Racial Trends in the Use of Major Procedures among the elderly.

No Thumbnail Available





Jha, Ashish (2005) Racial Trends in the Use of Major Procedures among the elderly. New England Journal of Medicine, 353 (7). pp. 683-691.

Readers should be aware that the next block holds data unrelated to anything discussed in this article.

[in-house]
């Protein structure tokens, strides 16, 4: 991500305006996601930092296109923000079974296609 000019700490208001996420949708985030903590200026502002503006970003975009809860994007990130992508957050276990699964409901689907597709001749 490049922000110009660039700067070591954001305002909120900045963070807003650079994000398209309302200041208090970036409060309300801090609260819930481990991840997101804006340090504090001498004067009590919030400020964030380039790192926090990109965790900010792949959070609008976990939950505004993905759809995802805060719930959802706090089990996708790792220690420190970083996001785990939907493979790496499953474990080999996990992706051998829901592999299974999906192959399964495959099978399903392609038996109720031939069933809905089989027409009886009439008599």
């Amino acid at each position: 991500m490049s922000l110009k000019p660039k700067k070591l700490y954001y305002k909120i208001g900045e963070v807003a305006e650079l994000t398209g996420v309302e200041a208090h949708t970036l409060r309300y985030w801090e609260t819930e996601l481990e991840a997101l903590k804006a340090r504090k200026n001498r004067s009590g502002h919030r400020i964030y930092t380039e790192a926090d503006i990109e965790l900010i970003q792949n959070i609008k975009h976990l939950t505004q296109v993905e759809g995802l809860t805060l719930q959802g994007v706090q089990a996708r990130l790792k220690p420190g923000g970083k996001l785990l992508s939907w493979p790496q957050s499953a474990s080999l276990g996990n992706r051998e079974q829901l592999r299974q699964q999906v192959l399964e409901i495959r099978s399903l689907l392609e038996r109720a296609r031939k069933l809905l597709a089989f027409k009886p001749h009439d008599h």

BACKGROUND: Differences in the use of major procedures according to patients' race are well known. Whether national and local initiatives to reduce these differences have been successful is unknown. METHODS: We examined data for men and women enrolled in Medicare from 1992 through 2001 on annual age-standardized rates of receipt of nine surgical procedures previously shown to have disparities in the rates at which they were performed in black patients and in white patients. We also examined data according to hospital-referral region for three of the nine procedures: coronary-artery bypass grafting (CABG), carotid endarterectomy, and total hip replacement. RESULTS: Nationally, in 1992, the rates of receipt for all the procedures examined were higher among white patients than among black patients. The difference between the rates among whites and blacks increased significantly between 1992 and 2001 for five of the nine procedures, remained unchanged for three procedures, and narrowed significantly for one procedure. We examined rates of CABG, carotid endarterectomy, and total hip replacement in 158 hospital-referral regions (79 hospital-referral regions for black men and white men and 79 for black women and white women) with an adequate number of persons for each procedure. We found that in the early 1990s, whites had higher rates for these procedures than blacks in every hospital-referral region. By 2001, the difference between whites and blacks (both men and women) in the rates of these procedures narrowed significantly in 22 hospital-referral regions, widened significantly in 42, and were not significantly changed in the remaining hospital-referral regions. At the end of the study period, we found no hospital-referral region in which the difference in rates between whites and blacks was eliminated for men or women with regard to any of these three procedures. CONCLUSIONS: For the decade of the 1990s, we found no evidence, either nationally or locally, that efforts to eliminate racial disparities in the use of high-cost surgical procedures were successful.